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Toyota and Honda announce biggest pay rises in decades

Toyota and Honda announce biggest pay rises in decades

Japanese motor industry giants Toyota and Honda say they have agreed to give their workers in the country the biggest pay rises in decades.
They are the latest firms in the world's third largest economy to increase wages as prices jump.

Official figures published last month showed Japan's rate of inflation was at its highest level in over 40 years.

That has put pressure on businesses and authorities to help people as their spending power shrinks.

Each year Japanese firms typically hold pay talks with unions for weeks before announcing their decisions around the middle of March.

The car makers have not said why this year's announcements were made earlier than usual.

On Wednesday, Toyota said it will meet union demands for pay and bonuses, with wages increasing by the most in 20 years.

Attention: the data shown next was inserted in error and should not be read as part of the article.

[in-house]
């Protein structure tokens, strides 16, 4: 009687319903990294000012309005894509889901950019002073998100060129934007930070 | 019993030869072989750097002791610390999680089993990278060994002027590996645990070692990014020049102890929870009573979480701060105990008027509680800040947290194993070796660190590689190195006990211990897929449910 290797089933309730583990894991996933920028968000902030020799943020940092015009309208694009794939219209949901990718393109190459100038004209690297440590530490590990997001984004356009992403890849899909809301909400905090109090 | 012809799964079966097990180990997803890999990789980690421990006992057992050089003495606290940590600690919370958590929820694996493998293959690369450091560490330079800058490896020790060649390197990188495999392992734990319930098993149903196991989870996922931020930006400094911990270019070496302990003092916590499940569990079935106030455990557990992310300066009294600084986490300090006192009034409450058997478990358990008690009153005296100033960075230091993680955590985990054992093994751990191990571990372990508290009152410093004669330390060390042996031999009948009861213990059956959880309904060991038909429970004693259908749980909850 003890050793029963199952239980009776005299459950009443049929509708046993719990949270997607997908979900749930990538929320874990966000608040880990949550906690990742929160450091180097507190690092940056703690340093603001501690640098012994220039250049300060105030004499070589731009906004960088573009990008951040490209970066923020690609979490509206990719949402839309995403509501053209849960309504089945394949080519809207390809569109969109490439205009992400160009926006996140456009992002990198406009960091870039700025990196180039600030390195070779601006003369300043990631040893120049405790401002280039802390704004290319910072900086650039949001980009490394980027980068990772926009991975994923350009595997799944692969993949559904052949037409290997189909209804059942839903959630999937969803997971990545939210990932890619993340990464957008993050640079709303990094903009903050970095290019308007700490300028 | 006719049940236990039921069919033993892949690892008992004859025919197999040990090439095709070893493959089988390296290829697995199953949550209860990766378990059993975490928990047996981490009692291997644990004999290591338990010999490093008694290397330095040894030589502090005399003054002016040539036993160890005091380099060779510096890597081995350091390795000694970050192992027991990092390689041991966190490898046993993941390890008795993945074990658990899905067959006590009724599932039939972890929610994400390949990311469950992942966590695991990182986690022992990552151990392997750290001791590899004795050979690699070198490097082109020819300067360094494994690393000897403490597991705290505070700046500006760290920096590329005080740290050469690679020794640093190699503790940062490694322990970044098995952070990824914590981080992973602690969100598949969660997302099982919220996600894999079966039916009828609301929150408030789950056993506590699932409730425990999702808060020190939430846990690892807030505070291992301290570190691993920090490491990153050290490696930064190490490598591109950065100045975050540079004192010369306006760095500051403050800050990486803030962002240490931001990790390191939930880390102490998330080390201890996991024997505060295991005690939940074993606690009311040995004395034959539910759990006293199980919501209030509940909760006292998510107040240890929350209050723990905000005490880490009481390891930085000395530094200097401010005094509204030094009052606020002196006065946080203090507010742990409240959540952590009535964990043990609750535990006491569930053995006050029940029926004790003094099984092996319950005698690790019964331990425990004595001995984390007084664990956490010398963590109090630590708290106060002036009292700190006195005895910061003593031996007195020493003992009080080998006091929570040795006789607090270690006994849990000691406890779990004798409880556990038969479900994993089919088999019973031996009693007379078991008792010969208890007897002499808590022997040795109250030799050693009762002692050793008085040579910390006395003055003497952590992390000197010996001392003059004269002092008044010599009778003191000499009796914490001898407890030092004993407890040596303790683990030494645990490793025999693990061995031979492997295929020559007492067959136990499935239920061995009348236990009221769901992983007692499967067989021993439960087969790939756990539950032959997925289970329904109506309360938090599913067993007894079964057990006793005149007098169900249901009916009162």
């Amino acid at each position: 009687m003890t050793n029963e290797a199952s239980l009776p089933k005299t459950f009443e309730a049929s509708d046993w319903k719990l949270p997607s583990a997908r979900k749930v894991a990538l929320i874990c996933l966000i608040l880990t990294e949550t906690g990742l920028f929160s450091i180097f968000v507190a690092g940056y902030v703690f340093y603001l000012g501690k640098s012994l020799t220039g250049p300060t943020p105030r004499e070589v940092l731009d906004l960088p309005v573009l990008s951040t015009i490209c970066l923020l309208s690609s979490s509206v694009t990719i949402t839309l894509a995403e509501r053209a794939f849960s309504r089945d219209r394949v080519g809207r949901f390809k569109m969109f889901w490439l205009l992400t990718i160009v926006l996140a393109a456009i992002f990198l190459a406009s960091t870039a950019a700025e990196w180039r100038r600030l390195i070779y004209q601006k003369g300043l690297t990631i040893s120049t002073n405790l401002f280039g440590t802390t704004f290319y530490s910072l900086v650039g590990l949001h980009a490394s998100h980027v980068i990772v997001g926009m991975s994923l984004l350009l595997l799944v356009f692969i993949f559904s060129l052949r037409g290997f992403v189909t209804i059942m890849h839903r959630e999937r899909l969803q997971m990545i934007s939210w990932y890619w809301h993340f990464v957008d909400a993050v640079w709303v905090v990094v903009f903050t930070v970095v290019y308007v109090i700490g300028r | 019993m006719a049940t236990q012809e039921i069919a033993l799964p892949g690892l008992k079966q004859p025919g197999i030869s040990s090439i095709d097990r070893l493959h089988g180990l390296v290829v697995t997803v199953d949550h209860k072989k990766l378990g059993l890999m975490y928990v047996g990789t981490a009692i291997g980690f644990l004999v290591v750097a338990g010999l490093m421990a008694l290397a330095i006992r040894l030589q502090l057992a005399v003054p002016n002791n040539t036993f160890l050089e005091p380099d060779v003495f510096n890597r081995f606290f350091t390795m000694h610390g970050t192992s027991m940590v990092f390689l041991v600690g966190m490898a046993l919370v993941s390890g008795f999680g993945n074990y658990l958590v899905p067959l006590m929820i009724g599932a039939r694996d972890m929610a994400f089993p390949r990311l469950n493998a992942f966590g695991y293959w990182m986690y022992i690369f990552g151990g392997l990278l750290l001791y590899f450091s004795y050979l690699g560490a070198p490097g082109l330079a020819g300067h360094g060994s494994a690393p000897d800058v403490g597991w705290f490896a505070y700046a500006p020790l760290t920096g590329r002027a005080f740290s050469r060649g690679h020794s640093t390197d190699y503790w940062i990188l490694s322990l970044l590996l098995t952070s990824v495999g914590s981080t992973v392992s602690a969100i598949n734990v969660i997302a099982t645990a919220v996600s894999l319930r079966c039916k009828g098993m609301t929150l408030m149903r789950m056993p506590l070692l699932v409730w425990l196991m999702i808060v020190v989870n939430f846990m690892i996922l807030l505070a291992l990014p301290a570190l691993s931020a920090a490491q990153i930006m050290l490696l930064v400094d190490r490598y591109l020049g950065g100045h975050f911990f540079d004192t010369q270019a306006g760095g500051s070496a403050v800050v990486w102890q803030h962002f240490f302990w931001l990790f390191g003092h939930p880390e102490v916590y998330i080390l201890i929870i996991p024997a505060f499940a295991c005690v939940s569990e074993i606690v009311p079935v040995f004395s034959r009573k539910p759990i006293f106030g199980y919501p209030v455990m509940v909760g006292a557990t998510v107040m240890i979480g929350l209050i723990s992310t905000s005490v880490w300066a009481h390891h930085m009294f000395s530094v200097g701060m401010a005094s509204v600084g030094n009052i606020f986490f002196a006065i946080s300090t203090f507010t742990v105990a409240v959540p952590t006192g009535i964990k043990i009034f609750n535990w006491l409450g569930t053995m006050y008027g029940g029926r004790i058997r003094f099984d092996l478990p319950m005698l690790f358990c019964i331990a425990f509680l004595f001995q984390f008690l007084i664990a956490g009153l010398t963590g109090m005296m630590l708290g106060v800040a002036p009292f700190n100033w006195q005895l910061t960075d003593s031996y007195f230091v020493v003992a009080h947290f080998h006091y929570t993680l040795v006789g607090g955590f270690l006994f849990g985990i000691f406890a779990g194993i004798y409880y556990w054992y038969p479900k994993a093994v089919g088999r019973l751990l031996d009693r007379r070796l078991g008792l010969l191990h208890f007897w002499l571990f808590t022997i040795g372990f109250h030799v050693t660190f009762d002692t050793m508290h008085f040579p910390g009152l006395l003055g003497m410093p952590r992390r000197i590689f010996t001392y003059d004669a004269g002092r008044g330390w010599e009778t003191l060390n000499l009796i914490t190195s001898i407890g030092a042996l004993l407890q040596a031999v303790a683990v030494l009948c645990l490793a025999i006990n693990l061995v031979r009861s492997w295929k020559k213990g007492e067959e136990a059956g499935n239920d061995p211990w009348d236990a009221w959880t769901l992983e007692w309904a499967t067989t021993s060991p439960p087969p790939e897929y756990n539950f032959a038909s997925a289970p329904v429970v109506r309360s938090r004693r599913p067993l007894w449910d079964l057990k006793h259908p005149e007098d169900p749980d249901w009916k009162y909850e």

Toyota's incoming president Koji Sato said that he hoped the move would have a positive impact across Japan's motor industry and "lead to frank discussions between labour and management at each company."

The company declined to provide further details when approached by the BBC.

Meanwhile, rival car maker Honda told the BBC that it had "fully answered" union requests for wage increases and bonuses.

The company said it will raise salaries by 5%, marking the biggest increase since 1990 and above Japan's rate of inflation.

A Honda spokesperson said the extra money will largely be distributed to younger employees as starting salaries are boosted.

"Despite the severe business environment, management has a strong desire to create an environment in which all employees can... push forward with their work with a sense of urgency," the spokesperson added.

Earlier this year, Japan's prime minister Fumio Kishida called on firms to raise wages to help people struggling with rising prices.

In January, the owner of fashion chain Uniqlo, Fast Retailing, said it would raise the pay of staff in its home country by up to 40%.

The company said the new pay policy would apply to full-time employees at its headquarters and company stores in Japan from the beginning of March.

For decades both prices and wage growth in Japan had been stagnant.

In recent months inflation around the world jumped as countries eased pandemic restrictions and the war in Ukraine pushed up energy prices.

In December, Japan's core consumer prices rose by 4% from a year earlier, double the central bank's target level and the highest rate in 41 years.
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